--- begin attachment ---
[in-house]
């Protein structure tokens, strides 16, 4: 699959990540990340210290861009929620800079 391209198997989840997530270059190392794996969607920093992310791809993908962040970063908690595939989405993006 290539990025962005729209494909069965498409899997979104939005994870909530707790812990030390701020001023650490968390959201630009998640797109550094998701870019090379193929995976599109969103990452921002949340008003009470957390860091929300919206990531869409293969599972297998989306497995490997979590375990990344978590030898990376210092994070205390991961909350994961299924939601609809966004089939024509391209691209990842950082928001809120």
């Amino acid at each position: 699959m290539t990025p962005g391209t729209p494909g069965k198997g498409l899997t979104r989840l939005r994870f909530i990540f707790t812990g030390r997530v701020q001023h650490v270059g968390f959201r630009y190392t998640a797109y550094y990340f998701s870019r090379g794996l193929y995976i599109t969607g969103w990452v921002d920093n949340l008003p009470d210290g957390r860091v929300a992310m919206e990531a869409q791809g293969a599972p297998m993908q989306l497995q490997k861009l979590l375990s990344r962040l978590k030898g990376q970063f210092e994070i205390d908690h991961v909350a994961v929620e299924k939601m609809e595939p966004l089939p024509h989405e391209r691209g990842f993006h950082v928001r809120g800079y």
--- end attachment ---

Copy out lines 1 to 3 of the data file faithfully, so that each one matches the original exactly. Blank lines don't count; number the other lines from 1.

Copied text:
[in-house]
């Protein structure tokens, strides 16, 4: 699959990540990340210290861009929620800079 391209198997989840997530270059190392794996969607920093992310791809993908962040970063908690595939989405993006 290539990025962005729209494909069965498409899997979104939005994870909530707790812990030390701020001023650490968390959201630009998640797109550094998701870019090379193929995976599109969103990452921002949340008003009470957390860091929300919206990531869409293969599972297998989306497995490997979590375990990344978590030898990376210092994070205390991961909350994961299924939601609809966004089939024509391209691209990842950082928001809120």
């Amino acid at each position: 699959m290539t990025p962005g391209t729209p494909g069965k198997g498409l899997t979104r989840l939005r994870f909530i990540f707790t812990g030390r997530v701020q001023h650490v270059g968390f959201r630009y190392t998640a797109y550094y990340f998701s870019r090379g794996l193929y995976i599109t969607g969103w990452v921002d920093n949340l008003p009470d210290g957390r860091v929300a992310m919206e990531a869409q791809g293969a599972p297998m993908q989306l497995q490997k861009l979590l375990s990344r962040l978590k030898g990376q970063f210092e994070i205390d908690h991961v909350a994961v929620e299924k939601m609809e595939p966004l089939p024509h989405e391209r691209g990842f993006h950082v928001r809120g800079y």